THE CANADIAN PRESS by Helen Branswell Dec. 19, 2014
TORONTO -- Earlier this week, U.S. President Barack Obama signed into law a little piece of legislation that may significantly change the economics of making drugs or vaccines to protect against Ebola and other viruses in its deadly family.
And it might at some point provide a tidy windfall for Merck, the company now developing an Ebola vaccine designed at Canada's National Microbiology Laboratory in Winnipeg.
A World Health Organization scientist unpacks the Canadian-made Ebola vaccine after receiving them in Geneva on Oct. 22, 2014. Swiss researchers temporarily halted a clinical trial of a Canadian-made Ebola vaccine after seeing an unexpected side-effect in a few people who received the serum. (Mathilde Missioneiro/THE CANADIAN PRESS/HO - WHO)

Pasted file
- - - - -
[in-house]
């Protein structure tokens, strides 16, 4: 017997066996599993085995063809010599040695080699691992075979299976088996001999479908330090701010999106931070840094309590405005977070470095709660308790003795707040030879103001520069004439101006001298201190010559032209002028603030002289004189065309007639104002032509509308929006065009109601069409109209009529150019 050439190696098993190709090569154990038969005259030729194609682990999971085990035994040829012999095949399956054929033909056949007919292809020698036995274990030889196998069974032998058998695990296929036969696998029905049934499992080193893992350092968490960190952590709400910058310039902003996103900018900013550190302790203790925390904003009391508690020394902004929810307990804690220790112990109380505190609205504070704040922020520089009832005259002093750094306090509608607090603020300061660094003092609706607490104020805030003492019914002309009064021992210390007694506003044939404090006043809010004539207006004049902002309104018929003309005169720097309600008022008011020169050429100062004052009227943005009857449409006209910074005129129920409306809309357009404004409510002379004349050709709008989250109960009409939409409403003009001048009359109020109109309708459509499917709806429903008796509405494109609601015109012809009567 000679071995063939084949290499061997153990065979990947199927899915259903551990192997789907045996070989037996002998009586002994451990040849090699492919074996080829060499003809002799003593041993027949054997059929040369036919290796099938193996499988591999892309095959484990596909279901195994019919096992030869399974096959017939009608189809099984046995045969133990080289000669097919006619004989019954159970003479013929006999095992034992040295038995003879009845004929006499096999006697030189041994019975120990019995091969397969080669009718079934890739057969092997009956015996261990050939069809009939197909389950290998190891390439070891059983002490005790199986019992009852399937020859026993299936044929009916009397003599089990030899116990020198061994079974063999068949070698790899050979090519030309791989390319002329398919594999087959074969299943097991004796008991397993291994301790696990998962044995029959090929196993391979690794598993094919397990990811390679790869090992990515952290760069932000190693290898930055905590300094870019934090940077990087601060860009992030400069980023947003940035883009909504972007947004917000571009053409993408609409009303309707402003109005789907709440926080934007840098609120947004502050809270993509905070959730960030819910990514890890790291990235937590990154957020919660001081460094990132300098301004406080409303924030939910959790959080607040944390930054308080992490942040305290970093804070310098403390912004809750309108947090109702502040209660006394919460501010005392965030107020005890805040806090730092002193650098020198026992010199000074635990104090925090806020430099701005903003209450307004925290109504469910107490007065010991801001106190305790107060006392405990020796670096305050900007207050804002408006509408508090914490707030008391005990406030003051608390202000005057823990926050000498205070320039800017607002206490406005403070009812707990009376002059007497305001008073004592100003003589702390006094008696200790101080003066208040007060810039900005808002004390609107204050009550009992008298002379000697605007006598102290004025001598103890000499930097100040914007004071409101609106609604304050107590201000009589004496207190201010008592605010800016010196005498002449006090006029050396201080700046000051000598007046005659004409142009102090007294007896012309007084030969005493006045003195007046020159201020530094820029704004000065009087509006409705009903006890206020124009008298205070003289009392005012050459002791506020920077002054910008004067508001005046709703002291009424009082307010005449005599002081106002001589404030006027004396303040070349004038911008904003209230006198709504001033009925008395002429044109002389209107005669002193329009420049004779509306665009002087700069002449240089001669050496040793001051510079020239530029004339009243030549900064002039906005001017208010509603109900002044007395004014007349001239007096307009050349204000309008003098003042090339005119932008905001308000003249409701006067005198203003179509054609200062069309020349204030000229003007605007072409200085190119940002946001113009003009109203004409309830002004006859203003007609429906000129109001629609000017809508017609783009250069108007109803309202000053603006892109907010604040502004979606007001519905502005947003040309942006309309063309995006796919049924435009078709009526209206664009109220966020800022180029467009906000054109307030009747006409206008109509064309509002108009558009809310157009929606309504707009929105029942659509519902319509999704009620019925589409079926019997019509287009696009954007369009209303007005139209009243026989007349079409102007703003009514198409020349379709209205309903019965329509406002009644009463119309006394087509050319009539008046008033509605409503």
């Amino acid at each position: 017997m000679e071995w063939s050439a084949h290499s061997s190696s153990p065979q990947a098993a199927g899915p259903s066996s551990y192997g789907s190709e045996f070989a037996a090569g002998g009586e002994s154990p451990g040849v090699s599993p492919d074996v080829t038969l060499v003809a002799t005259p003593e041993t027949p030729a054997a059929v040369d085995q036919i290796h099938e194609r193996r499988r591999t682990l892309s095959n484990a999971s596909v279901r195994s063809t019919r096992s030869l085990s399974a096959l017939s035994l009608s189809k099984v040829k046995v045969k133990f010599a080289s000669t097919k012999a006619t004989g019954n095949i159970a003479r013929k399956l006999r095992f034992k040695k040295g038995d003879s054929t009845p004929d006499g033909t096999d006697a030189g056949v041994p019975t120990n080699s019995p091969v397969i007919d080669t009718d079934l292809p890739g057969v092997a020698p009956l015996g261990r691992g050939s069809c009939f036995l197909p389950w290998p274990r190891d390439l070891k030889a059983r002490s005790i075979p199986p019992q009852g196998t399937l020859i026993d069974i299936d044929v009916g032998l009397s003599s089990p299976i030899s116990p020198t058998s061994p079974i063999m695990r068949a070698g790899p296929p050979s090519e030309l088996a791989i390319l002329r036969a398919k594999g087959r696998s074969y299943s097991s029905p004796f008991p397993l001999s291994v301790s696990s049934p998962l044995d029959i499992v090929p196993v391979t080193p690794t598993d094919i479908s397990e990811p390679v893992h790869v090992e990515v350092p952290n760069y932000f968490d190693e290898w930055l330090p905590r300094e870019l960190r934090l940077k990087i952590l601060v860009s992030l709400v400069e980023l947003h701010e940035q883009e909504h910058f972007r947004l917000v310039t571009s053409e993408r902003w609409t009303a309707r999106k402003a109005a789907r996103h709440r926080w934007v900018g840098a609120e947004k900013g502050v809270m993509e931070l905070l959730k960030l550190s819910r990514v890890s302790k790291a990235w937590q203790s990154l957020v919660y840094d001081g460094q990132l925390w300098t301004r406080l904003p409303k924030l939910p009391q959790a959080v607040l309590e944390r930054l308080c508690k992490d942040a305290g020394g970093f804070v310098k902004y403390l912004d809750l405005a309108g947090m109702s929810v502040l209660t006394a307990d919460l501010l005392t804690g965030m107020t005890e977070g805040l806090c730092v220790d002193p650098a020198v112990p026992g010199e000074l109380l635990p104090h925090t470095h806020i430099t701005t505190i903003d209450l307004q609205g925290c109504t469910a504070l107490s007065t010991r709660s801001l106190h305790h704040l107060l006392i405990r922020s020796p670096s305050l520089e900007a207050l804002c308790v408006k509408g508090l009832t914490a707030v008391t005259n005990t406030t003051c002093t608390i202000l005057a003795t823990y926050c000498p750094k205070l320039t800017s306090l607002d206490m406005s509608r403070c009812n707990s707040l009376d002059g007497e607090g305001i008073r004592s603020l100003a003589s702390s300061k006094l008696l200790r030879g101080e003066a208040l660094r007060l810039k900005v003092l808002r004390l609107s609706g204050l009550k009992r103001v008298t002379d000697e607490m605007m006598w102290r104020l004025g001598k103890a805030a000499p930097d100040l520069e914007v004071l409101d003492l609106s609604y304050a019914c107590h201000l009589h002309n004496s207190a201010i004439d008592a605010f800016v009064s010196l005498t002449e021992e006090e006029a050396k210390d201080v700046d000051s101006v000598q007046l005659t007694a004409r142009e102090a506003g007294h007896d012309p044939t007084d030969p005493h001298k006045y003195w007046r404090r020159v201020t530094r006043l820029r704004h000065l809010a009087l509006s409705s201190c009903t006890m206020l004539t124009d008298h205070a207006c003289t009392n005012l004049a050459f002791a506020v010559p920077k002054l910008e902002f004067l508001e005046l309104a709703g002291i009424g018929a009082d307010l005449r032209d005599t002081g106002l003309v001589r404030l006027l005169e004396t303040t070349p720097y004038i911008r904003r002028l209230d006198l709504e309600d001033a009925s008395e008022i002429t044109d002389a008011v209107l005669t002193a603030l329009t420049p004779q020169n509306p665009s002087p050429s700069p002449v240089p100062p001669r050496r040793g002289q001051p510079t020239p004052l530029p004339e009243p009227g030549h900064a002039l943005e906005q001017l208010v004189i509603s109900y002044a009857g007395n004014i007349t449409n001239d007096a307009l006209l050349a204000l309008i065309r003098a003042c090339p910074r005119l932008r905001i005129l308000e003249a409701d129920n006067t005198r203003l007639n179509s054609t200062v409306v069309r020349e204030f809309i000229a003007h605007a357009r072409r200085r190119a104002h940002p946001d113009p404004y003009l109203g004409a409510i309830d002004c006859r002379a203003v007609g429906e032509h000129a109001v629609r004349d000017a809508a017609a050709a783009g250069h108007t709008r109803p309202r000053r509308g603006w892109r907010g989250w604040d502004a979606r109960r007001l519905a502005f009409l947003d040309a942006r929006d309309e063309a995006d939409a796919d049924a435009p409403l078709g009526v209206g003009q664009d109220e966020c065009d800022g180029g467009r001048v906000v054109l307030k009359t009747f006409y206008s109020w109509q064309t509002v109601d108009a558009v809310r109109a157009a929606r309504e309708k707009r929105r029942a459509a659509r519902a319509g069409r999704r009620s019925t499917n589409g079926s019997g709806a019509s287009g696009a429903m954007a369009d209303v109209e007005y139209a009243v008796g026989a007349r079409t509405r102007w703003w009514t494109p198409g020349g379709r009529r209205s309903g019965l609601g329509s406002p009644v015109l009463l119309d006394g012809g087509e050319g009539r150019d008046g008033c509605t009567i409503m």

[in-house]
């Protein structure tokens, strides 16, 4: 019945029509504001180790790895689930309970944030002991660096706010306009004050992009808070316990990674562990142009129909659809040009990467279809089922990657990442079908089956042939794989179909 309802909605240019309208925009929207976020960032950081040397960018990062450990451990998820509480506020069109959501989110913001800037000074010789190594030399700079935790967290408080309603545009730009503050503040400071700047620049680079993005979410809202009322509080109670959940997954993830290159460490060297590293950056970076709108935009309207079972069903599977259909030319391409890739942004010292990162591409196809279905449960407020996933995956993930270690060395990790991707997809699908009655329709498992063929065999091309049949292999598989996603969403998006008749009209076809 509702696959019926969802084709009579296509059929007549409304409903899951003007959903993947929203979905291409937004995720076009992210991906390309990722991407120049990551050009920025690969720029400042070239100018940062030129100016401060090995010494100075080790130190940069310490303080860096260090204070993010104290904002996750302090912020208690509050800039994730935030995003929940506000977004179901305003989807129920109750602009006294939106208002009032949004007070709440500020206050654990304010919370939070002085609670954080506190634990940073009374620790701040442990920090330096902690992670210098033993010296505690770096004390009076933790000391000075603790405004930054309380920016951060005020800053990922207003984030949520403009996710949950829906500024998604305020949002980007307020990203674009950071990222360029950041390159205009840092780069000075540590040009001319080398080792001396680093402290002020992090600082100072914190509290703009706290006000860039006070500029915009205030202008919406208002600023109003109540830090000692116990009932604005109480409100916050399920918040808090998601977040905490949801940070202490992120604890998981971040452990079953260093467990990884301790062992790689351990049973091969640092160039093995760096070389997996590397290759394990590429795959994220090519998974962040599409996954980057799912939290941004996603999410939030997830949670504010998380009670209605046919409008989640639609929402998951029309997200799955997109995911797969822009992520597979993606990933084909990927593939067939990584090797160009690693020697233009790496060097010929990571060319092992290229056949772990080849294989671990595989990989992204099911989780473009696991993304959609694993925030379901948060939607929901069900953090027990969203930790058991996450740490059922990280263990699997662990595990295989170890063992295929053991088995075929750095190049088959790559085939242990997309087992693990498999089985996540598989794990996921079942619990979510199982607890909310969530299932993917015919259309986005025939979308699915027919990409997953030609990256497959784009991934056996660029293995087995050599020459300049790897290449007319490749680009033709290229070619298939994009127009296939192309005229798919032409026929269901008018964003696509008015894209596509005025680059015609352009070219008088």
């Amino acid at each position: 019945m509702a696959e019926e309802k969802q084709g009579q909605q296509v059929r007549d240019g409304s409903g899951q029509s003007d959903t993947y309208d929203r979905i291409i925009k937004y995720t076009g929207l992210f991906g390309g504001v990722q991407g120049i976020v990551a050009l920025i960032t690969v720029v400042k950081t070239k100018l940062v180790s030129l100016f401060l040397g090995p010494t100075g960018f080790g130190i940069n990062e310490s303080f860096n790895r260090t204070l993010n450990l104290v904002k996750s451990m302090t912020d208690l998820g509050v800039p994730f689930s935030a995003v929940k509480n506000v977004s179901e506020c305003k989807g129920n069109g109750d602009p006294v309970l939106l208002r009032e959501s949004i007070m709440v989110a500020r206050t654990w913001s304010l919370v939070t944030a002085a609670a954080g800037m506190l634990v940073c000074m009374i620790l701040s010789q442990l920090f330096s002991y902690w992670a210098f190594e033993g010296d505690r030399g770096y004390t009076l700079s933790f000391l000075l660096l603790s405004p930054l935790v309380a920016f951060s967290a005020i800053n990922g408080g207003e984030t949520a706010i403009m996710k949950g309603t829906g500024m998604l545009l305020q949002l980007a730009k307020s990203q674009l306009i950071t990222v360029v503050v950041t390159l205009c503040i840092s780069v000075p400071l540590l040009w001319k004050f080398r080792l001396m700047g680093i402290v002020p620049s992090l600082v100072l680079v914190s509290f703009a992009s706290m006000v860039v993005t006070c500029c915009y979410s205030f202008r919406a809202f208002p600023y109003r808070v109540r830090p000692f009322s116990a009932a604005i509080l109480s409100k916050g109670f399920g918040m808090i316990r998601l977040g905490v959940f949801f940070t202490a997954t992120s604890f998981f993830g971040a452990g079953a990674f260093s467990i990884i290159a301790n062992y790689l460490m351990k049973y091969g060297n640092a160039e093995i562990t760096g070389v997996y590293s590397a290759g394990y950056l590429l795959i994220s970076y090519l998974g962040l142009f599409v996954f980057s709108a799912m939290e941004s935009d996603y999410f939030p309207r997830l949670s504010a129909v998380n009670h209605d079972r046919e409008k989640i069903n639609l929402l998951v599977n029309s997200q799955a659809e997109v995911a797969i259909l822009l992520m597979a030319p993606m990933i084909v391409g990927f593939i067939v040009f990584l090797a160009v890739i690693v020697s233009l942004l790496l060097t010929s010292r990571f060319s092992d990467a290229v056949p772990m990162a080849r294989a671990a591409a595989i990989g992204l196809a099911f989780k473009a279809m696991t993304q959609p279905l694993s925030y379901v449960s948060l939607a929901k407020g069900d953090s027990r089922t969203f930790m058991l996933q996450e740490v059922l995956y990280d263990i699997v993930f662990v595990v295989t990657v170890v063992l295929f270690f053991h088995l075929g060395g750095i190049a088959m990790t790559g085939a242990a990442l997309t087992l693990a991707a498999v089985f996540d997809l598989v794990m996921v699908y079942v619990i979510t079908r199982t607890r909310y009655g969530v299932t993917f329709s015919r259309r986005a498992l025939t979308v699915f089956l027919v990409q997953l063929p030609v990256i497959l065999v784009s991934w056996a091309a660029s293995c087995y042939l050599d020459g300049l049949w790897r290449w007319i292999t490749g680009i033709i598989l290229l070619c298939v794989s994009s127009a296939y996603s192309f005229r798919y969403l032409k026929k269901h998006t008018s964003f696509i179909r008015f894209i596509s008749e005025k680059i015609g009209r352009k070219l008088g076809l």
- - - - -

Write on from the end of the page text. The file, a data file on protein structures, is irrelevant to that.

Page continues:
The bill -- S.2917, also known as "Adding Ebola to the FDA Priority Review Voucher Program Act" -- dangles a sizable carrot meant to entice pharmaceutical companies into developing vaccines and therapies to prevent or cure infection with the virus and other related pathogens in the filovirus family.